My Hedeby bag, using leftover tablet woven trim for the straps.

Now that I have blathered on about the layers, I want to talk about how far I think SCAdians should be willing to go to make historically accurate "Viking" garments. Here is how a conversation on the Viking Clothing FB group goes:
Newbie: "I want to do embroidery on my Norse garb because I see it on everyone else's."
Expert: "The Norse didn't do embroidery so neither can you."
Newbie: "But what about the Oseberg burial / Mammen finds / Birka / etc ? They found embroidery on that."
Expert: "Okay yes, there is that example, but only the wealthy could afford it or import it."
Newbie: "So you're saying they had embroidery then... got it."
Expert: "But unless you're portraying nobility you shouldn't do it."

Here is my problem with that. In the SCA, if we choose, we all get to start off as minor nobility, or Good Gentles. We are allowed to decorate our clothes as far as our budgets allow. It seems that for many of the strict European reenactment groups, not everyone gets to pretend to be nobility or royalty, so their outfits must reflect their lower status. This is not so in the SCA. Just because embroidery, or jewelry, or trim, or silk, was expensive back then and only worn by the highest status person, does not mean we should discourage SCAdians from wearing their bling. We get to portray nobility and royalty in our society, so I say, wear whatever you want regarding "high status" items and decoration. That being said, try to pair your Norse bling with high-quality textiles like finely woven wool and linen. We don't wear diamond necklaces with workout gear, right?

A couple of high-status Norsewomen, wearing their bling proudly with high-quality textiles.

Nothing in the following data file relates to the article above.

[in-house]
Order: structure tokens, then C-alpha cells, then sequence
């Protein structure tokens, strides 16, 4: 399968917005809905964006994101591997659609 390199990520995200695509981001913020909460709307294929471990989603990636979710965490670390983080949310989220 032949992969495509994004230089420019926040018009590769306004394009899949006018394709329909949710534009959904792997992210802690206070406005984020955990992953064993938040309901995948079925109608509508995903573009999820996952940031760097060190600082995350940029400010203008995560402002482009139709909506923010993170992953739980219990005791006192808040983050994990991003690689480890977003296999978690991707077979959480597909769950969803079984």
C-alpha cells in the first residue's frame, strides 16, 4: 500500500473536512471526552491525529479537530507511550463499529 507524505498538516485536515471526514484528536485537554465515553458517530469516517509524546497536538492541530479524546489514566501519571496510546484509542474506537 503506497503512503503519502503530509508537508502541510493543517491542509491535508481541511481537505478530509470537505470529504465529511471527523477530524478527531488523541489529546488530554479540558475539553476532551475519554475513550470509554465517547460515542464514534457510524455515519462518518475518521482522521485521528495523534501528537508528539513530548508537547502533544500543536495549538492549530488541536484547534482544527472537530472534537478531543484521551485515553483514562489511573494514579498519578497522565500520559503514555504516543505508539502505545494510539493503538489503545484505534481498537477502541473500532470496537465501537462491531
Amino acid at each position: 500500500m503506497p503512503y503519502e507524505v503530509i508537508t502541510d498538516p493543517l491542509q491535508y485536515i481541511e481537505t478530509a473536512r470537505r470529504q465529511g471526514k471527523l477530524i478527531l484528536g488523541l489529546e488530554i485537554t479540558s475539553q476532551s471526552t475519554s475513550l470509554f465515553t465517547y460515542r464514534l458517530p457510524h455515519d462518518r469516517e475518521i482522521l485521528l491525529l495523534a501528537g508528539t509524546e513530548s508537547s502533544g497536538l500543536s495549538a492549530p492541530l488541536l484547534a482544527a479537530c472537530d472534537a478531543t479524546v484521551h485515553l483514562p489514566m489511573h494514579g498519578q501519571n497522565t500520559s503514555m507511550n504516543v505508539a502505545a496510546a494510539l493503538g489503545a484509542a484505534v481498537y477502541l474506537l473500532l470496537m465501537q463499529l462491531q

Now I'd like to talk about where SCAdians could draw the line at historical accuracy. Let me give another example of a conversation on the Viking Clothing group:

Brave Person: "Here is a picture of a new outfit I made, what do you think?"
Expert: "Did you weave the fabric and dye it yourself? Did you use only natural dyes available to the Norse? Did you raise the sheep and shear it and was it a breed the Vikings had? Did you cast the jewelry yourself? Was it based on an extant find? Show me a picture and prove it. I don't care if it's hot where you live, I wear wool year round and I don't overheat."

Seriously. That is how it goes. I can understand when a person who makes something "Norse inspired" gets told that their Celtic embroidery, cotton dress with grommets, or Vikings TV show copy isn't what the group is all about. I totally respect that. But where do we, as SCAdians, draw that line? I like to be accurate within reason. I consistently strive to do better once I know better. But I am now of the opinion that when it comes to "Viking" clothes, cutting some slack is fair, because the archeological evidence is not extremely easy to interpret or discover.